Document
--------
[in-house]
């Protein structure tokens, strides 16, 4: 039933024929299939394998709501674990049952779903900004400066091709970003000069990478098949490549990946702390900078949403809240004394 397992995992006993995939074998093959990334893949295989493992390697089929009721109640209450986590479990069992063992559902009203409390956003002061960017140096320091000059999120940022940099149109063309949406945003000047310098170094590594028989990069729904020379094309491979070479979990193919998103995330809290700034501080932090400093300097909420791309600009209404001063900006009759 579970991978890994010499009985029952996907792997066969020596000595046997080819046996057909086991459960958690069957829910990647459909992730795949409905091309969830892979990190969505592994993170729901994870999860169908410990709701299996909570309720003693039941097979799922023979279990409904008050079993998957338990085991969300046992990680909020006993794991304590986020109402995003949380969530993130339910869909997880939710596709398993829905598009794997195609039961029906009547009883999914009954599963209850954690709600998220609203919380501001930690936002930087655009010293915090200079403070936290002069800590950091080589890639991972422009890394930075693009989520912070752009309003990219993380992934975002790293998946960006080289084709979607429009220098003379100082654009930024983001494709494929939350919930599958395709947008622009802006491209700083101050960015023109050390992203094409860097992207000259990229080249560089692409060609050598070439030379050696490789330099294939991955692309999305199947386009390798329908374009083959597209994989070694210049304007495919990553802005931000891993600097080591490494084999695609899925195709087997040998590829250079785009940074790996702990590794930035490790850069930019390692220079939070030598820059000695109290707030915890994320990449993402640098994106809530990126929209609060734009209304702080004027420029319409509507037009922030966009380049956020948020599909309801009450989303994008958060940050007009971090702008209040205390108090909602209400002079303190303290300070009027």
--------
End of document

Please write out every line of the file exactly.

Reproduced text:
[in-house]
């Protein structure tokens, strides 16, 4: 039933024929299939394998709501674990049952779903900004400066091709970003000069990478098949490549990946702390900078949403809240004394 397992995992006993995939074998093959990334893949295989493992390697089929009721109640209450986590479990069992063992559902009203409390956003002061960017140096320091000059999120940022940099149109063309949406945003000047310098170094590594028989990069729904020379094309491979070479979990193919998103995330809290700034501080932090400093300097909420791309600009209404001063900006009759 579970991978890994010499009985029952996907792997066969020596000595046997080819046996057909086991459960958690069957829910990647459909992730795949409905091309969830892979990190969505592994993170729901994870999860169908410990709701299996909570309720003693039941097979799922023979279990409904008050079993998957338990085991969300046992990680909020006993794991304590986020109402995003949380969530993130339910869909997880939710596709398993829905598009794997195609039961029906009547009883999914009954599963209850954690709600998220609203919380501001930690936002930087655009010293915090200079403070936290002069800590950091080589890639991972422009890394930075693009989520912070752009309003990219993380992934975002790293998946960006080289084709979607429009220098003379100082654009930024983001494709494929939350919930599958395709947008622009802006491209700083101050960015023109050390992203094409860097992207000259990229080249560089692409060609050598070439030379050696490789330099294939991955692309999305199947386009390798329908374009083959597209994989070694210049304007495919990553802005931000891993600097080591490494084999695609899925195709087997040998590829250079785009940074790996702990590794930035490790850069930019390692220079939070030598820059000695109290707030915890994320990449993402640098994106809530990126929209609060734009209304702080004027420029319409509507037009922030966009380049956020948020599909309801009450989303994008958060940050007009971090702008209040205390108090909602209400002079303190303290300070009027």